3. ^ a b c Chugh, Rohit (2012). "A Preclinical Evaluation of Minnelide as a Therapeutic Agent Against Pancreatic Cancer". Science Translational Medicine. 4 (156): 156ra139. doi:10.1126/scitranslmed.3004334. PMC 3656604. PMID 23076356.
  4. ^ Liu Q. (2011). "Triptolide and its expanding multiple pharmacological functions". International Immunopharmacology. 11 (3): 377–383. doi:10.1016/j.intimp.2011.01.012. PMID 21255694.
  5. ^ "Study of Minnelide in Patients With Advanced GI Tumors". Retrieved 6 October 2016.
  6. ^ S. J. Leuenroth, D. Okuhara, J. D. Shotwell, G. S. Markowitz, Z. Yu, S. Somlo, C. M. Crews, Triptolide is a traditional Chinese medicine-derived inhibitor of polycystic kidney disease. Proc Natl Acad Sci U S A 2007, 104, 4389-4394;
  7. ^ R. Soundararajan, R. Sayat, G. S. Robertson, P. A. Marignani,Triptolide: An inhibitor of a disintegrin and metalloproteinase 10 (ADAM10) in cancer cells. Cancer Biol Ther 2009, 8, 2054-2062;
  8. ^ T. W. Corson, H. Cavga, N. Aberle, C. M. Crews, Triptolide directly inhibits dCTP pyrophosphatase. ChemBioChem 2011, 12, 1767-1773;
  9. ^ Y. Lu, Y. Zhang, L. Li, X. Feng, S. Ding, W.Zheng, J. Li, P. Shen,TAB1: A Target of Triptolide in Macrophages. Chem. Biol. 2014, 21, 246 – 256.
  10. ^ a b Q. L. He, D. V. Titov, J. Li, M. Tan, Z. Ye, Y. Zhao, D. Romo, and J. O. Liu. Covalent Modification of a Cysteine Residue in the XPB Subunit of the General Transcription Factor TFIIH Through Single Epoxide Cleavage of the Transcription Inhibitor Triptolide. Angew. Chem. Int. Ed. 2015, 54, 1859 –1863
  11. ^ D. V. Titov, B. Gilman, Q. L.He, S. Bhat,W. K. Low, Y. Dang,M.Smeaton, A. L. Demain, P. S. Miller, J. F. Kugel, J. A. Goodrich,J. O. Liu, XPB, a subunit of TFIIH, is a target of the natural product triptolide. Nat. Chem. Biol. 2011, 7, 182 – 188.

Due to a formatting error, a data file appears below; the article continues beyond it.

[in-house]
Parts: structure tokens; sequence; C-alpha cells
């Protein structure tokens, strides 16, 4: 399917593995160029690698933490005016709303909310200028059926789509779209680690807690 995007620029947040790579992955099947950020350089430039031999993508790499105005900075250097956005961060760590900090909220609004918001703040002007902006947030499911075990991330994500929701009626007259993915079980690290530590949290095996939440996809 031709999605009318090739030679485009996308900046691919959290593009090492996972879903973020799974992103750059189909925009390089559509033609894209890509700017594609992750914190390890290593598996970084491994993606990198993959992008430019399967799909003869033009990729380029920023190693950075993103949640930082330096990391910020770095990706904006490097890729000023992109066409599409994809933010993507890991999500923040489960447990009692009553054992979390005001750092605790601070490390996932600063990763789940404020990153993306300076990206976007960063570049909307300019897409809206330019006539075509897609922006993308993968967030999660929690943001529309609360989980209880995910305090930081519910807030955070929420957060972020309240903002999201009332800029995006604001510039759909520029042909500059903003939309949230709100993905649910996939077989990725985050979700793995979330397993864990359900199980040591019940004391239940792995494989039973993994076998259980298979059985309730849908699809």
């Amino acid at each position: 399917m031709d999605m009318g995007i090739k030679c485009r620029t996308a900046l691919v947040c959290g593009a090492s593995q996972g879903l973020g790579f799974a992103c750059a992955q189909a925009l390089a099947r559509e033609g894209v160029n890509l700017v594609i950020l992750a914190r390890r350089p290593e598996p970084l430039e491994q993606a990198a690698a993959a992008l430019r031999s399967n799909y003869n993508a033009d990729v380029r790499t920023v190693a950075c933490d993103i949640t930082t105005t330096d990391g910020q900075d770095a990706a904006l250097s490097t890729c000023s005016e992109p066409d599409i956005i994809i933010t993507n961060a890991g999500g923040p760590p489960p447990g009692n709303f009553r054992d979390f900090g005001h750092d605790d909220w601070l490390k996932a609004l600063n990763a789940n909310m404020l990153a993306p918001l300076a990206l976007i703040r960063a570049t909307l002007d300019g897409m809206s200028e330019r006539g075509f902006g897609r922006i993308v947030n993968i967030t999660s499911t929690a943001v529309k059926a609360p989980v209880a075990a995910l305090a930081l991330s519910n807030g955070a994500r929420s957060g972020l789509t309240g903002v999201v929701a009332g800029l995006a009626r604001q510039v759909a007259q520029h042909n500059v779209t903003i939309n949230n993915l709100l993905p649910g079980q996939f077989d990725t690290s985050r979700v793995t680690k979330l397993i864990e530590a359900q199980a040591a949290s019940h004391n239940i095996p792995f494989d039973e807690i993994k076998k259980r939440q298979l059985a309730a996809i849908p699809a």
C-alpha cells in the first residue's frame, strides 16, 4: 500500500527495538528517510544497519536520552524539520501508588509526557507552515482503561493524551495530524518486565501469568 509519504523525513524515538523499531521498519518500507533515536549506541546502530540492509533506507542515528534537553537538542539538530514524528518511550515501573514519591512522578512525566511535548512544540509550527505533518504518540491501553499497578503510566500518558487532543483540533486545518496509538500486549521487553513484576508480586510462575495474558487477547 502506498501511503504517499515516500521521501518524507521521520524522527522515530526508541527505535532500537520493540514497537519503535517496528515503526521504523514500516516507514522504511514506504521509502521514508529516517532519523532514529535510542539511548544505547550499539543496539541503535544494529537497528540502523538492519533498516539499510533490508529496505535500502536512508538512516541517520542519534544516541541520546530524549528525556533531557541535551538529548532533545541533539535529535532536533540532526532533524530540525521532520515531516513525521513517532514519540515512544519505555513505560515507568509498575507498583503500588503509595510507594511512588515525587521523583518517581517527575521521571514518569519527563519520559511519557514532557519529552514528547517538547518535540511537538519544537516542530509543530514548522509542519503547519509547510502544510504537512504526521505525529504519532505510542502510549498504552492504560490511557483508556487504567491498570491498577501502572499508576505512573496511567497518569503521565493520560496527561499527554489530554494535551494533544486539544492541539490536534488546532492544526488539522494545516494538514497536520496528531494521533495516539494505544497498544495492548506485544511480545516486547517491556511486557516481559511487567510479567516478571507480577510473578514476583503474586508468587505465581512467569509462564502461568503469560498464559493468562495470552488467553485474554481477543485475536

12. ^ a b Y. Smurnyy, M. Cai, H. Wu, E. McWhinnie, J. A. Tallarico, Y.Yang, Y. Feng, DNA sequencing and CRISPR-Cas9 gene editing for target validation in mammalian cells. Nat. Chem. Biol. 2014, 10, 623 – 625
  13. ^ Noel, Pawan; Hussein, Shaimaa; Ng, Serina; Antal, Corina E.; Lin, Wei; Rodela, Emily; Delgado, Priscilla; Naveed, Sanna; Downes, Michael; Lin, Yin; Evans, Ronald M.; Von Hoff, Daniel D.; Han, Haiyong (9 November 2020). "Triptolide targets super-enhancer networks in pancreatic cancer cells and cancer-associated fibroblasts". Oncogenesis. 9 (11): 100. doi:10.1038/s41389-020-00285-9. PMC 7653036. PMID 33168807.
  14. ^ Thunder God Vine Drug Zaps Pancreatic Cancer. GenEng. 2012
  15. ^ "A Phase II, International Open Label Trial of Minnelide in Patients With Refractory Pancreatic Cancer". ClinicalTrials.gov. Retrieved 13 March 2018.
  16. ^ He, Qing-Li; Minn, Il; Wang, Qiaoling; Xu, Peng; Head, Sarah A; Datan, Emmanuel; Yu, Biao; Pomper, Martin G; Liu, Jun O (2016). "Targeted Delivery and Sustained Antitumor Activity of Triptolide through Glucose Conjugation". Angewandte Chemie. 128 (39): 12214. Bibcode:2016AngCh.12812214H. doi:10.1002/ange.201606121.
  17. ^ Datan E, Minn I, Peng X, He QL, Ahn H, Yu B, Pomper MG, Liu JO (2020). "A Glucose-Triptolide Conjugate Selectively Targets Cancer Cells under Hypoxia". iScience. 23 (9): 101536. Bibcode:2020iSci...23j1536D. doi:10.1016/j.isci.2020.101536. PMC 7509213. PMID 33083765.